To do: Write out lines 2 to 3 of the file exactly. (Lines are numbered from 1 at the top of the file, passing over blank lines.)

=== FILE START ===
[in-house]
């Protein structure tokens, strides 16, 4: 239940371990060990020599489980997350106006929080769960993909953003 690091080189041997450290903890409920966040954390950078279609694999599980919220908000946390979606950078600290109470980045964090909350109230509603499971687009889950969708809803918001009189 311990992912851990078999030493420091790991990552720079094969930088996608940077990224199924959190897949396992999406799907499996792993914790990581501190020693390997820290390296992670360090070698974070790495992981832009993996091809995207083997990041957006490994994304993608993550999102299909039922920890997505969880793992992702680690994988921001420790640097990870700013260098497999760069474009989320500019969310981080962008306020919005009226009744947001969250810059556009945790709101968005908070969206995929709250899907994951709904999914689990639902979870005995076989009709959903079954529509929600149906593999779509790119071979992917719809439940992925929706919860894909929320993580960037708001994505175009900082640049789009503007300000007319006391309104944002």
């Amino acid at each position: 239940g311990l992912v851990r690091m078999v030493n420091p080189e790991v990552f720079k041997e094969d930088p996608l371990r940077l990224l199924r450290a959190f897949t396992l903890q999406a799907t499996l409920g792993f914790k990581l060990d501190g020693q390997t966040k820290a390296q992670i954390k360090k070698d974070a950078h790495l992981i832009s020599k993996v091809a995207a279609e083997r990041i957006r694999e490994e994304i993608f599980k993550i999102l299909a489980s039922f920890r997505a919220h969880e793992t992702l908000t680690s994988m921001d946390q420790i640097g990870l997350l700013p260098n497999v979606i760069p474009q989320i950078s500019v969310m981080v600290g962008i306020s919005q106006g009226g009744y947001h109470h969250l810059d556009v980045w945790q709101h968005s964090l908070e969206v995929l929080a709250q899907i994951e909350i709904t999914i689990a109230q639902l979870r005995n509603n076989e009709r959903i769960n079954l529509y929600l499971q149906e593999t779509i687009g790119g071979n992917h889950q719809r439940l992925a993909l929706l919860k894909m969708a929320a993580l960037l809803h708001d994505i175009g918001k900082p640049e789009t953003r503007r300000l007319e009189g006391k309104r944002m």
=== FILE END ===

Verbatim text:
């Protein structure tokens, strides 16, 4: 239940371990060990020599489980997350106006929080769960993909953003 690091080189041997450290903890409920966040954390950078279609694999599980919220908000946390979606950078600290109470980045964090909350109230509603499971687009889950969708809803918001009189 311990992912851990078999030493420091790991990552720079094969930088996608940077990224199924959190897949396992999406799907499996792993914790990581501190020693390997820290390296992670360090070698974070790495992981832009993996091809995207083997990041957006490994994304993608993550999102299909039922920890997505969880793992992702680690994988921001420790640097990870700013260098497999760069474009989320500019969310981080962008306020919005009226009744947001969250810059556009945790709101968005908070969206995929709250899907994951709904999914689990639902979870005995076989009709959903079954529509929600149906593999779509790119071979992917719809439940992925929706919860894909929320993580960037708001994505175009900082640049789009503007300000007319006391309104944002």
């Amino acid at each position: 239940g311990l992912v851990r690091m078999v030493n420091p080189e790991v990552f720079k041997e094969d930088p996608l371990r940077l990224l199924r450290a959190f897949t396992l903890q999406a799907t499996l409920g792993f914790k990581l060990d501190g020693q390997t966040k820290a390296q992670i954390k360090k070698d974070a950078h790495l992981i832009s020599k993996v091809a995207a279609e083997r990041i957006r694999e490994e994304i993608f599980k993550i999102l299909a489980s039922f920890r997505a919220h969880e793992t992702l908000t680690s994988m921001d946390q420790i640097g990870l997350l700013p260098n497999v979606i760069p474009q989320i950078s500019v969310m981080v600290g962008i306020s919005q106006g009226g009744y947001h109470h969250l810059d556009v980045w945790q709101h968005s964090l908070e969206v995929l929080a709250q899907i994951e909350i709904t999914i689990a109230q639902l979870r005995n509603n076989e009709r959903i769960n079954l529509y929600l499971q149906e593999t779509i687009g790119g071979n992917h889950q719809r439940l992925a993909l929706l919860k894909m969708a929320a993580l960037l809803h708001d994505i175009g918001k900082p640049e789009t953003r503007r300000l007319e009189g006391k309104r944002m």